24 June 2017


Have become just about my favorite day of the week...on quiet weekends, at any rate. We got up this morning a tad before six, made bed, drank coffee as we prayed Treasury, went for a walk, facetimed with grandchildren in NC, exercised some, made breakfast and ate it on the deck (Saturday is about the only day that we DO eat breakfast in the early morning anymore), cleaned up dishes, brushed Lucy (how can one dog shed so much?) and threw her bedding in the wash (she's wandering around like a poor lost soul at the moment), vacuumed (again, how can one dog...), sprayed the Bermuda grass (hopeless task!), and made some iced tea. Cindi's tending to a few more outside chores. Still on the docket: more walks, time in the pool soaking up some rays, trying to burn up my stump in the back yard, and reading a bit more in a novel. The way our calendar has been lately, this is the first weekend in a long time that we've not been booked solid and I plan on enjoying every bit of it. Time to put on some tunes, I think and go look at that stump.

23 June 2017

Happy birthday, Joseph!

Today my brother, Joseph Field Weedon, would have turned 68 years old. He and I had quite similar voices. We played a trick once with Cindi when I worked for him one summer. She called the office and happily chatted on for a bit before she realized that it was Joe she was talking to, not me. He was always a bit of a free spirit and if there was a rule, he felt somehow obligated to break it! Miss him more than words can ever tell.

22 June 2017

31 Years

Like so many things in life, the perspective ripples. It seems both much longer ago than that and yet also it surely cannot have been so long. 1986 on June 22nd found us gathered in the nave of the Lutheran Church of St. Andrew in Wheaton MD as this most unworthy man was placed publicly into the office of the ministry with prayer and the laying on of hands, having been called the previous month to serve as pastor of Redeemer Lutheran Church in Burlington, North Carolina. What stretches betwixt there and here? Dizzying to think of all that has unfolded across those thirty one years. The loss of dear ones (grandpa and grandma DeVries, Nana, Mom, Joanne), the gift of children and their spouses and their children, the gift of wonderful friends in every place we have ever called home, more card games than I can begin to count, tears and laughter, four dogs and I can't even remember how many cats (with but one dog still left!), and my Synod has changed a bit too. Smaller than before and destined to decline further, but I think more united than it was back then and sturdier in a number of ways too. What will the next 31 bring? May the Parousia prevent us from finding out!

20 June 2017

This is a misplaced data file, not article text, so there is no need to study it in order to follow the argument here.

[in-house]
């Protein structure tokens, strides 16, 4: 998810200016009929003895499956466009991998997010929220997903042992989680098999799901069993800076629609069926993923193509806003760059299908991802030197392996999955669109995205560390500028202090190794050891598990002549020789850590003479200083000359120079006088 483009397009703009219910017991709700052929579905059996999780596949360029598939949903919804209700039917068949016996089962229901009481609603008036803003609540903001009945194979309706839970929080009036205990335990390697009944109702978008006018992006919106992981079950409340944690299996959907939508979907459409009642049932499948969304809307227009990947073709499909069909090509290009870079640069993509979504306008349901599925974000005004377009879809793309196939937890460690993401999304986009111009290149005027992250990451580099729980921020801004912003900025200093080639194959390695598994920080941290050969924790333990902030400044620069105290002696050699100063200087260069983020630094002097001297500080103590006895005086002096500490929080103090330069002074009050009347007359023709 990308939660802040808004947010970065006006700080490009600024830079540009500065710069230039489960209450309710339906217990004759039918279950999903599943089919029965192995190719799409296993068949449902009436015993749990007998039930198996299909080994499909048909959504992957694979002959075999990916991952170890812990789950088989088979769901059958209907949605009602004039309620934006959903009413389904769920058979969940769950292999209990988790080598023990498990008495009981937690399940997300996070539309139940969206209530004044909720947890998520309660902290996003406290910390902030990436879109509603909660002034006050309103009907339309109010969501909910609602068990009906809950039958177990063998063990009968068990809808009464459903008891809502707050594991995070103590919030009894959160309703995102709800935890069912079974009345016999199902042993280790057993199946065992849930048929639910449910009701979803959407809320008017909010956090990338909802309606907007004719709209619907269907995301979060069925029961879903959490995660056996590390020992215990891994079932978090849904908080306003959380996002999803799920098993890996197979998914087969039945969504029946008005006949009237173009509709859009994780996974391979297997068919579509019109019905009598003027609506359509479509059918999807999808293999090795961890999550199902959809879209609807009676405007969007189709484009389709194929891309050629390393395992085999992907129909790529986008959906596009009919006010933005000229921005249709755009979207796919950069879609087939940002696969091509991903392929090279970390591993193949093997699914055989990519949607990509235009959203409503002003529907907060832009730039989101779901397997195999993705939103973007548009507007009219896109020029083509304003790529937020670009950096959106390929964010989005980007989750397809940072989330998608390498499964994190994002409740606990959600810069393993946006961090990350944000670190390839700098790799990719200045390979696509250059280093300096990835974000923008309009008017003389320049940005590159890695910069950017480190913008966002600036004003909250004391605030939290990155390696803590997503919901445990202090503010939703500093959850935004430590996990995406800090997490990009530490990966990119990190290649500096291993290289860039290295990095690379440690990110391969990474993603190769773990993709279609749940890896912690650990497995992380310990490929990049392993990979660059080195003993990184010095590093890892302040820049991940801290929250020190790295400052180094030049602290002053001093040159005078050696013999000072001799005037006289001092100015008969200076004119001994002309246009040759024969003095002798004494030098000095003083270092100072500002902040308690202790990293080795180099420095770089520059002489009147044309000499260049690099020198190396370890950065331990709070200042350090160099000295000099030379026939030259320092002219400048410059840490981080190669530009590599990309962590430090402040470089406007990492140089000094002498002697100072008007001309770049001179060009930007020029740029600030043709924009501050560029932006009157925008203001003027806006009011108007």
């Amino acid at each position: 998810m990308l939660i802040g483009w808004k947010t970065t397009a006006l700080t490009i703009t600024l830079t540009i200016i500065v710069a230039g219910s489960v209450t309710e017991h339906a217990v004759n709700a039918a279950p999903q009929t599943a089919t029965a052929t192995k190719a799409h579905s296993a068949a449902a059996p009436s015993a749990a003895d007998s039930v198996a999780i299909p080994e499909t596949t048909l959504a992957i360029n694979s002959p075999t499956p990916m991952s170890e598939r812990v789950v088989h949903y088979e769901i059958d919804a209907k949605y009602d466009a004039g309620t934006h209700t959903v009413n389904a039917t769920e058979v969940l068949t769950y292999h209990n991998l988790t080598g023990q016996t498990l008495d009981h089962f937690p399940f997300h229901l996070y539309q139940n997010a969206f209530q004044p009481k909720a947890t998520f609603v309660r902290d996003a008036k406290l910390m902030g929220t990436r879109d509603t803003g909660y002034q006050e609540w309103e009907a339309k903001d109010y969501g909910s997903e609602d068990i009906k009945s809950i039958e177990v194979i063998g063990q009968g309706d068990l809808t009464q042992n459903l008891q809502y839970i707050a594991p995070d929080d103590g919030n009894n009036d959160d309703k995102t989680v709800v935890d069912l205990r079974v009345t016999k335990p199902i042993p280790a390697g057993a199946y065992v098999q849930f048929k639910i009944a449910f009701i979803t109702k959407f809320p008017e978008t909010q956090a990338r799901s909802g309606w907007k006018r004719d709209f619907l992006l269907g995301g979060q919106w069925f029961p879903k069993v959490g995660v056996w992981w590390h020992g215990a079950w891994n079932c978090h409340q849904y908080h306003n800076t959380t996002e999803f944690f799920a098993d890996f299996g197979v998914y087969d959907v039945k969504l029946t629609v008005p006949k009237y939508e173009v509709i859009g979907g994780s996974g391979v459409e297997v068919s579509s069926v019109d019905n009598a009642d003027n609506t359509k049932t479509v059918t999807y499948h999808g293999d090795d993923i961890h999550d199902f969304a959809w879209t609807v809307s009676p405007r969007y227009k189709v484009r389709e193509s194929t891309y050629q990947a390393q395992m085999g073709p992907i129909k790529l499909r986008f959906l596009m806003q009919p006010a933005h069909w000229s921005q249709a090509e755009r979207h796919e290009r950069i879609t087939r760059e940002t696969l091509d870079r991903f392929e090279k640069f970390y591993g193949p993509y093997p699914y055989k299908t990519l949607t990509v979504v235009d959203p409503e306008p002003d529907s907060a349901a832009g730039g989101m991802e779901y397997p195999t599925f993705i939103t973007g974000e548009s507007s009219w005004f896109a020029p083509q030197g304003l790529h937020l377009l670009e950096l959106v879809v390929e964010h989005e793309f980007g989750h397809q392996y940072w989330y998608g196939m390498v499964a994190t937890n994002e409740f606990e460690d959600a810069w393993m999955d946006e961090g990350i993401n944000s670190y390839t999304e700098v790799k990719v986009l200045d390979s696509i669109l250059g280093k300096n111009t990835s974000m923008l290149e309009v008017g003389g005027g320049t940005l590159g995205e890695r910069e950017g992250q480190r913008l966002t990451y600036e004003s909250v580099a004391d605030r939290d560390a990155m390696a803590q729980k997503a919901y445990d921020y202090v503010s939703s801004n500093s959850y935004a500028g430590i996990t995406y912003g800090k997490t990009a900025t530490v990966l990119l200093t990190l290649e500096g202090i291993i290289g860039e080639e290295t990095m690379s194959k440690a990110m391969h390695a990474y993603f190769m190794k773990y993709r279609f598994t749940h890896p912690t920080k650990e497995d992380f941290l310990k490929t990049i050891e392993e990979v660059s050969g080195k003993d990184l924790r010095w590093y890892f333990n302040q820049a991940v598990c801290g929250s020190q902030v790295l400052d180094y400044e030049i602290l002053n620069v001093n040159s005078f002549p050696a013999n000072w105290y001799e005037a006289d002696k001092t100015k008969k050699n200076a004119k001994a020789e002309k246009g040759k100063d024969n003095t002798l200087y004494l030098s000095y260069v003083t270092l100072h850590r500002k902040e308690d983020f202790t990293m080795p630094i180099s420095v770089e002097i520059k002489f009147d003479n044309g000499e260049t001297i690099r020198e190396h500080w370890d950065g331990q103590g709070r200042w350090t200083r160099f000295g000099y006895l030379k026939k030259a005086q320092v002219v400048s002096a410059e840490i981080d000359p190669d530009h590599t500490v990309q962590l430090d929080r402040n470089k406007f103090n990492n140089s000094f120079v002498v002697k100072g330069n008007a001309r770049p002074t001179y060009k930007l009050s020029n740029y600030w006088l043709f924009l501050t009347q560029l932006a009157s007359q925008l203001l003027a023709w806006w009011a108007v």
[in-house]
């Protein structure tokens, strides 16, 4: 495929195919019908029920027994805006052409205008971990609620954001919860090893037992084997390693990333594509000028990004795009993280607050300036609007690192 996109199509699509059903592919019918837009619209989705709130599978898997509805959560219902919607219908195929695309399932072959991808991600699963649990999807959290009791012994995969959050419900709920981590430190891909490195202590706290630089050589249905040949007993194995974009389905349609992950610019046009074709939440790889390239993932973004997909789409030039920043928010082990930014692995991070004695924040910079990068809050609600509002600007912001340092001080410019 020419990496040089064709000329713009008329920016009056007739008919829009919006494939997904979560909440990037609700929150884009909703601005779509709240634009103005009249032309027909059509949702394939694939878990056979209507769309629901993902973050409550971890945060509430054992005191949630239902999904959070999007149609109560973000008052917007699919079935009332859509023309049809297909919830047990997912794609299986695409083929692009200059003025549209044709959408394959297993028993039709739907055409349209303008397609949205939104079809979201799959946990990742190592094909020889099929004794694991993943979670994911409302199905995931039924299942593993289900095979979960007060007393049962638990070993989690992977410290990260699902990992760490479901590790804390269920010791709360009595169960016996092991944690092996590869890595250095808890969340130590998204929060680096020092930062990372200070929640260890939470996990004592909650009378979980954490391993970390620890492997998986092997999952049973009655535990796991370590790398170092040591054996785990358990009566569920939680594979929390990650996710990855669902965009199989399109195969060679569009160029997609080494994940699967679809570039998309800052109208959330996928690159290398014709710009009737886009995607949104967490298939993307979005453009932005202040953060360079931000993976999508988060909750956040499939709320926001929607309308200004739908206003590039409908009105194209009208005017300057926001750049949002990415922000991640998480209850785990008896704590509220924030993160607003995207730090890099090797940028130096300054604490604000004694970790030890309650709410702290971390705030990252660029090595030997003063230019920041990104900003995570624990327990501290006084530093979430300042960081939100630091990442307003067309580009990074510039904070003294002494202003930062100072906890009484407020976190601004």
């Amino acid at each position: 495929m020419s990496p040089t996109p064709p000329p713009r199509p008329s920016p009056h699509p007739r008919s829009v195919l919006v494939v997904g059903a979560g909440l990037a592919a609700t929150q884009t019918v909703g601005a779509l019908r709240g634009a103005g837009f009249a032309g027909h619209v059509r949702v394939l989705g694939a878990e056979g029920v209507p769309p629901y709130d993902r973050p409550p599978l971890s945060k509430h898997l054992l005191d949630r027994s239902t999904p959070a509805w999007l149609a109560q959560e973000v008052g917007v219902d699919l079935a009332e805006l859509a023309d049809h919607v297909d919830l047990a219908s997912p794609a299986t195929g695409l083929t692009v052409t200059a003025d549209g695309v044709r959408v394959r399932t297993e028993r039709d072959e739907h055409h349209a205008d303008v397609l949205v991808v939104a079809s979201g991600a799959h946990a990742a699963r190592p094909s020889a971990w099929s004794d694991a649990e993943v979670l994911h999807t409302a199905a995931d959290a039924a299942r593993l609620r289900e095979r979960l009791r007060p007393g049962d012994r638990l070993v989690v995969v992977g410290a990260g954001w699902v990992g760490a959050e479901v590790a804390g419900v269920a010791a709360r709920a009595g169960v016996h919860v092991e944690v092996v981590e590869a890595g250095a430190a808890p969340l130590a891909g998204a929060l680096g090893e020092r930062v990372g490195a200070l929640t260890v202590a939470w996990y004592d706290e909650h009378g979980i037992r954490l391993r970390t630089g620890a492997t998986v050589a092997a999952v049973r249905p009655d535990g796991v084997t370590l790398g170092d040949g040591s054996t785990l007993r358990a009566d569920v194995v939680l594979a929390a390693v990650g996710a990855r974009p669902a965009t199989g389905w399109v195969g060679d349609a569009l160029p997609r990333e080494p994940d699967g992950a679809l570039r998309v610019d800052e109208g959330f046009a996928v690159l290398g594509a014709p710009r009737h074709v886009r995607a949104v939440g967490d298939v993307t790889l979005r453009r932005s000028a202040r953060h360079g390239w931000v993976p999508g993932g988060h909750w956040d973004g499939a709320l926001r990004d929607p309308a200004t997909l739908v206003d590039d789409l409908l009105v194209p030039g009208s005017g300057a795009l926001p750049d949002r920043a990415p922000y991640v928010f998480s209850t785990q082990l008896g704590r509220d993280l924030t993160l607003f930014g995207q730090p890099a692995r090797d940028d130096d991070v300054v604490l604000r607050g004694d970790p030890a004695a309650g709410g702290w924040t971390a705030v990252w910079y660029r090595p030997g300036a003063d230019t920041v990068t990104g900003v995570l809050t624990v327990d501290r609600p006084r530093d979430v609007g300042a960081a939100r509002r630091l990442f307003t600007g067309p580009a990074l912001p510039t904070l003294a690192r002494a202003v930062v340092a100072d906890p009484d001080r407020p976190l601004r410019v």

Gottesdienst Video

It is one thing to read about some of the traditional ceremonies associated with the celebration of the Divine Service, but it is quite another thing to observe them in action. Last year at the Spring Gottesdienst conference, a video of the Divine Service was made (with help from a grant from LCMS Worship) and Dr. Burnell Eckardt provided a running commentary. Pastors and seminarians who desire to explore a fuller use of these reverent and historic ceremonies of the Divine Service will find the video to be a help indeed. Check it out: Divine Service. Therefore let us be grateful for receiving a kingdom that cannot be shaken, and thus let us offer to God acceptable worship, with reverence and awe, for our God is a consuming fire. Hebrews 12:28, 29.

19 June 2017

Today's Chapel

Morning Prayer, p. 235

Psalm 130

Office Hymn: 553 “O Christ, Our Hope, Our Heart’s Desire”

Reading: John 7:53-8:11

They went each to his own house, 1 but Jesus went to the Mount of Olives. 2 Early in the morning he came again to the temple. All the people came to him, and he sat down and taught them. 3 The scribes and the Pharisees brought a woman who had been caught in adultery, and placing her in the midst 4 they said to him, “Teacher, this woman has been caught in the act of adultery. 5 Now in the Law, Moses commanded us to stone such women. So what do you say?” 6 This they said to test him, that they might have some charge to bring against him. Jesus bent down and wrote with his finger on the ground. 7 And as they continued to ask him, he stood up and said to them, “Let him who is without sin among you be the first to throw a stone at her.” 8 And once more he bent down and wrote on the ground. 9 But when they heard it, they went away one by one, beginning with the older ones, and Jesus was left alone with the woman standing before him. 10 Jesus stood up and said to her, “Woman, where are they? Has no one condemned you?” 11 She said, “No one, Lord.” And Jesus said, “Neither do I condemn you; go, and from now on sin no more.” 

O Lord, have mercy on us.
In many and various ways, God spoke to His people of old by the prophets.


In the name of the Father and of the + Son and of the Holy Spirit. Amen.

Did ever He speak a more devastating word of law? “Let him who is without sin among you be the first to throw a stone at her.” Let’s face it. You love your stones, your gotchas, and the way you feel so utterly “right” when you get to hurl them and they land with a satisfying thunk. 

The problem, of course, is that the Law of God isn’t a list of disjointed items. It is a whole. A seamless will of God that our lives be love from the inside out and everywhere in between. Picture a beautiful and rare vase. And you drop it. It shatters. You can hardly pick up one of the shards and say: Well, see, I didn’t break it here! And when so and so dropped it, that’s exactly where they broke it. What a sinner they are! Um no.

So James 2: “For whoever keeps the whole law but fails in one point has become accountable for all of it. For he who said, ‘Do not commit adultery,’ also said ‘Do not murder.’ If you do not commit adultery but you do murder, you have become a transgressors of the law.” Or Romans 2 for that matter, “Therefore you have no excuse, O man, everyone of you who judges. For in passing judgment you condemn yourself, because you the judge, practice the very same things.”